This is the third article in the three-part series Tips for a successful wastewater treatment plant upgrade. 

The articles in this series highlight the three key phases of a project and draw on proven lessons from a dozen of the successful wastewater treatment studies and projects that FCM's Green Municipal Fund (GMF) has funded.

In the first article in this series, we looked at best practices for project scoping and generating stakeholder engagement. The second article discussed how successful municipalities conducted their planning and design stage.

In this third and final article, we review the procurement, construction and start-up phase of the project and discuss four best practices to:

  • Follow flexible procurement practices that place a higher weight on quality and experience, since lower-cost bids do not necessarily result in lower-cost projects.
  • Communicate constantly and coordinate the activities of the stakeholders involved in the construction, operation and start-up of the project.
  • Prepare training and change management plans to support operations and maintenance staff after start-up.
  • Create detailed plans for testing and commissioning to ensure proper and continuous performance of the plant.  

Procurement, construction and start-up

Tip 1: Use flexible procurement processes

The best approach to selecting products, engineering consultants and service providers is a flexible, alternatives-to-lowest-bid procurement practice, such as Qualifications-based Selection (or QBS).

QBS is a competitive process for selecting a professional consulting firm based on their technical competence, experience with similar projects, personnel, local knowledge and availability. The municipality then negotiates the project schedule, budget and fees with the successful proponent. Selecting a consultant based on qualifications does not preclude consideration of price. It simply removes it from the consultant evaluation phase and introduces it after the scope of service has been determined. 

In our case studies, we saw three successful approaches to QBS procurement:  
Prequalify service providers and equipment based on quality
Save time by using a prequalification process to set the minimum quality of bids for selecting contractors, sub-consultants and/or equipment. In some cases, municipalities have Procurement By-laws which must be followed.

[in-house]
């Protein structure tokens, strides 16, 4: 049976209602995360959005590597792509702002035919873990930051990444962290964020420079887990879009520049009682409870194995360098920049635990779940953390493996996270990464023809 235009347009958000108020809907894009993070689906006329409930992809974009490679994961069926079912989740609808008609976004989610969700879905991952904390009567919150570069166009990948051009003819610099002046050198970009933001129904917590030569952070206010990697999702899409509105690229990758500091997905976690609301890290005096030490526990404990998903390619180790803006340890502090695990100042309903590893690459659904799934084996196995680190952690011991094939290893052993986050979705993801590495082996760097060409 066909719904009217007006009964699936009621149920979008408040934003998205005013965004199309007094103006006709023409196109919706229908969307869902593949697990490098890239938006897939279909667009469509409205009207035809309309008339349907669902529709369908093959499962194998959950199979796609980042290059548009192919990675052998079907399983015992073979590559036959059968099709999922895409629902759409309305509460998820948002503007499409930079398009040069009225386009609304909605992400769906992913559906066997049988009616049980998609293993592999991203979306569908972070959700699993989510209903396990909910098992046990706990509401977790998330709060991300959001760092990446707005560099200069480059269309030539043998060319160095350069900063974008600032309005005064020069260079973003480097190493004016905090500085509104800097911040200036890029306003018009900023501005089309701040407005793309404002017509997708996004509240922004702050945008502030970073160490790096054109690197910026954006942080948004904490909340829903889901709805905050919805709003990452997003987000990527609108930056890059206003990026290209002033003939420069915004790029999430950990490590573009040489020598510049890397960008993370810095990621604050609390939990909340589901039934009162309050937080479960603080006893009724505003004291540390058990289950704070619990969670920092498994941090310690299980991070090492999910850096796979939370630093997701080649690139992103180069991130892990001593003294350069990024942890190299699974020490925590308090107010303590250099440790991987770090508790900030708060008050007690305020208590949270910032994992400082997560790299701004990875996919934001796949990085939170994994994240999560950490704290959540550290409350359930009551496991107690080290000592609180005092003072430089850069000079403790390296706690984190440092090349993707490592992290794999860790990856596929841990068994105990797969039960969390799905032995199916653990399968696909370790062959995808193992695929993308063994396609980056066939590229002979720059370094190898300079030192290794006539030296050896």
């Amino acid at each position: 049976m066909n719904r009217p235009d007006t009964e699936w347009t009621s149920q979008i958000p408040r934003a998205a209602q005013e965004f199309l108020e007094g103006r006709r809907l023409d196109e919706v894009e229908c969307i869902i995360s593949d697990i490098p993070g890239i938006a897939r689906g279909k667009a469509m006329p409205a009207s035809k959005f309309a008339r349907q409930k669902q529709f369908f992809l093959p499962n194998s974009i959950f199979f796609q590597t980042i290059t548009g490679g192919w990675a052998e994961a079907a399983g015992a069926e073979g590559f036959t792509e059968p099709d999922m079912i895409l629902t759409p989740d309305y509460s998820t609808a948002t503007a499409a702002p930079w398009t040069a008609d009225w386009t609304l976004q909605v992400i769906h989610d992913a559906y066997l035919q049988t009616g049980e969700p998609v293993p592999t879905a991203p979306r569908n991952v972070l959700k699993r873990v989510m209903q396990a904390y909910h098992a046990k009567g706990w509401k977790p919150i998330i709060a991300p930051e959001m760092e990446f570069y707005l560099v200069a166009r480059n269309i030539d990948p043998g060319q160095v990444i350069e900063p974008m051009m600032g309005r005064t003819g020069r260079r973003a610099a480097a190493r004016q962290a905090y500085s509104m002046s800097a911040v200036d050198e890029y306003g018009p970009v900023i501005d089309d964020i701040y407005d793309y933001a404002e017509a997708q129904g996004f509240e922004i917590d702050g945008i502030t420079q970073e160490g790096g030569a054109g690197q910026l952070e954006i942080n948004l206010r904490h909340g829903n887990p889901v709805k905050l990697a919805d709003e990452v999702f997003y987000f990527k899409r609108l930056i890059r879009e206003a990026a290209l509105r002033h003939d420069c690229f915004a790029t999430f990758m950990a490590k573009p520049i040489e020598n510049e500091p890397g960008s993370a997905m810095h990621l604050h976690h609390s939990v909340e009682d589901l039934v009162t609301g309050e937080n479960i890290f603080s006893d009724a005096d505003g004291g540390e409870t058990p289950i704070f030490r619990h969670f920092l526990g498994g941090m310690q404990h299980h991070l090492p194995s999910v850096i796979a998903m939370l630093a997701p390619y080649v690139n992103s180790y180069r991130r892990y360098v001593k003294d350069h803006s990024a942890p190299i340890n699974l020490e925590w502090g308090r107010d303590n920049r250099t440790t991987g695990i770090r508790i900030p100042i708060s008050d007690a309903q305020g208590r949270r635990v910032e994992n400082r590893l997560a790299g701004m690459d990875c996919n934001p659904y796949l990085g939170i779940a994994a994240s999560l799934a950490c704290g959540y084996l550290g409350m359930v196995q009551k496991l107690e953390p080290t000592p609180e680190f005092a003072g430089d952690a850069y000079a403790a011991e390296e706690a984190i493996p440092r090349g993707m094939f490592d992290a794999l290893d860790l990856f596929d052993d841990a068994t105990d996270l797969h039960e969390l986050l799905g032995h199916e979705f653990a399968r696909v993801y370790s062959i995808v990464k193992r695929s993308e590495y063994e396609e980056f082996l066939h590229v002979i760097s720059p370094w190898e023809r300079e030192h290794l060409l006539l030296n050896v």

• Use a quality-based selection process so that only contractors with extensive relevant experience can receive qualifying scores.
  • Preselect the equipment that will enable your municipality to use life-cycle cost analysis when comparing different suppliers.
  • Provide the scope of work, drawings, specs and Request for Proposal to suppliers so they can submit an expression of interest and prequalification form.

Use alternative service delivery
A conventional procurement approach typically involves hiring one firm to design the wastewater system and then a second firm to build it. In some cases, a third firm will be hired to operate the facility. Consider an alternative approach and seek a single bidder to either design and build (DB) or design, build and operate (DBO) the system.
Optimize project design and cost
Work with your successful bidders to see if changes in the project design or tender details could reduce the project cost without compromising its performance.

  • Present bidders with the opportunity to operate the facility and offset their upfront capital costs against future income, or to finance the project and make money on the investment.  The builder-operator will be more likely to choose the appropriate construction methods while keeping in mind the operating costs.
  • Work with the design/build team to determine what aspects of the project can be eliminated or modified without impacting the project goals.
  • Consider modifying the project schedule to reduce costs.  

Overall, it's important to evaluate the procurement options and select the ones that are most appropriate for your project and organization. Selecting the right method will also help you build a case for the decision makers so they understand the need for quality and don't automatically pick the lowest bid.

Learn what other municipalities have done

Read our case studies to see how Kapuskasing, ON, used a quality-based selection process for suppliers, Picton, ON, implemented a design-build contract and St. Andrews, NB, adjusted the project schedule to reduce costs. You may also want to consult the presentations on procurement, construction and start-up from our online workshop series on wastewater best practices.

Tip 2: Use effective communications and project management